High-growth SaaS companies are often unprofitable, yet financial institutions value them highly. The median net income for Public SaaS companies is negative 4.5%.
Yet, despite these losses, the Price to Enterprise Value ratio for SaaS companies is 8.0x compared with 3.2x for Software companies, according the Q1 2014 Software Equity Group 2014 Software Industry Financial Report.
Investors are looking beyond profitability. They see the value in SaaS businesses that isn’t reflected in traditional financial statements. That value is the ongoing revenue stream, which provides future value (and profits) not shown by GAAP financials.
We need a quantitative method to assess the outlook for SaaS companies that takes into account the value of future revenue against the cost of rapid growth. These financials should show the underlying profitability of the core business separately from the cost of growth.
Why doesn’t GAAP show the value of SaaS companies that investors see?
Product companies realize their revenue when the product is sold. SaaS companies realize the revenue as the product is used; it generally takes approximately three years of SaaS subscription revenue to equal the revenue from a product sale.
GAAP gives no accounting of the value of the ongoing SaaS subscription – not even a footnote of its predicted value of the future revenue stream.
What makes SaaS companies successful?
The objective is to use different metrics to reveal the actual long-term value of the subscription revenue stream relative to the cost of obtaining these recurring revenue streams. There are three primary drivers of very successful SaaS companies:
1) Growing revenue
2) Growing the long term recurring revenue stream annuity
3) Growing efficiently
Zuora has advocated 3 key metrics that matter in assessing the SaaS company’s growth:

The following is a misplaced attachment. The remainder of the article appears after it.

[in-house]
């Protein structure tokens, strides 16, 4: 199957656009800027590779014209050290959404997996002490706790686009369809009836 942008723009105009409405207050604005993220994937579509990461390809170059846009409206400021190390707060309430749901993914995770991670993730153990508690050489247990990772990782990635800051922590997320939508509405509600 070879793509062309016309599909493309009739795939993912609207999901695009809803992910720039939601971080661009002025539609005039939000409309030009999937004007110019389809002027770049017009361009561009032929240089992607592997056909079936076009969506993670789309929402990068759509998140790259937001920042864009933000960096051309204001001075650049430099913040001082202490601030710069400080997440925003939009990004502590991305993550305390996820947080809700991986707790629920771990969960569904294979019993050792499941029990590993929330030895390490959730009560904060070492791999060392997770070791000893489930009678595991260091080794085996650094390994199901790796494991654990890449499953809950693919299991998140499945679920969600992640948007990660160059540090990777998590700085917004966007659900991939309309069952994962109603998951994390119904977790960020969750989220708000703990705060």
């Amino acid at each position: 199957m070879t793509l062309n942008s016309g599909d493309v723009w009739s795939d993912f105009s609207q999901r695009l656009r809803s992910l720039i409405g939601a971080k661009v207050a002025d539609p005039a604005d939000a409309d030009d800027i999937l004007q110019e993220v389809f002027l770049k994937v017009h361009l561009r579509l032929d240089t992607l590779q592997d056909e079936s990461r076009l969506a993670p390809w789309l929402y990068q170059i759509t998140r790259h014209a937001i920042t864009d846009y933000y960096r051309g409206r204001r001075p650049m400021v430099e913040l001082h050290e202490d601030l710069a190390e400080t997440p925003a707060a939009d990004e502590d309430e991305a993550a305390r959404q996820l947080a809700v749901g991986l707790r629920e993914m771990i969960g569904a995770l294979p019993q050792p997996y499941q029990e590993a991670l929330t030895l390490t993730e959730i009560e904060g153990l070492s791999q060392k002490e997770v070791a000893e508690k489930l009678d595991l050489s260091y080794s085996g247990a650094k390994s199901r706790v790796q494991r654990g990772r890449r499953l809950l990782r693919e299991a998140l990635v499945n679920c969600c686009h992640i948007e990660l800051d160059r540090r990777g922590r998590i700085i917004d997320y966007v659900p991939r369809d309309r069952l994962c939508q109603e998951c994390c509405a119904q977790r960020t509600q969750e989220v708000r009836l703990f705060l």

1) Retention Rate – keeping the customers who were so expensive to acquire
2) Recurring Profit Margin – making money to fund new sales after taking care of customers
3) Growth Efficiency Index – having a prudent cost of Revenue Acquisition relative to the cost new revenue
By excelling in these three key metrics, SaaS companies can grow efficiently increasing their aggregate Customer Lifetime Value of their customers, which is a significant driver of the company’s value.
So when will SaaS companies become profitable?
For the successful SaaS company, the answer is “when they want to be.” Grow faster with low profits or even a loss. Grow slower, boost profits, but potentially lose the market opportunity.
The company can trade off profitability for growth since the revenue acquisition costs for growth occurs immediately while the SaaS subscription annuity stream is realized over years.
So what should SaaS companies do?
Grow if you can grow efficiently. Near term profits are not so important if you’re growing efficiently.
Growing efficiently means that the core business (without the cost of growth) is profitable and the cost of growing the business is substantially less than the future value of that business.
With a goal of maximizing shareholder value, the equity markets sensibly value growth over GAAP profits.
How to assess if you are growing efficiently?
1) Separate the P&L from maintaining your existing revenue from the cost of growing to show the profitability of your core business
2) Evaluate the return on investment of adding new revenue from the net present value of the subscription revenue stream
3) Ensure your churn is low so you are not losing the future revenue stream that drives your ultimately success
4) Benchmark key metrics against your peers, and watch your cash
The bottom line is this: now metrics outside of GAAP are needed to assess the outlook for SaaS companies. These businesses should be taking into account the value of future revenue against the cost of rapid growth and ultimately showing the underlying profitability of the core business.
A replay of the Cloud Strategies/Zuora webinar, “How to Measure the Performance of a Subscription Business,” to explain techniques and benchmarks that will help you measure, analyze, and understand your SaaS business is available at Proformative here.
Originally published on Zuora.com.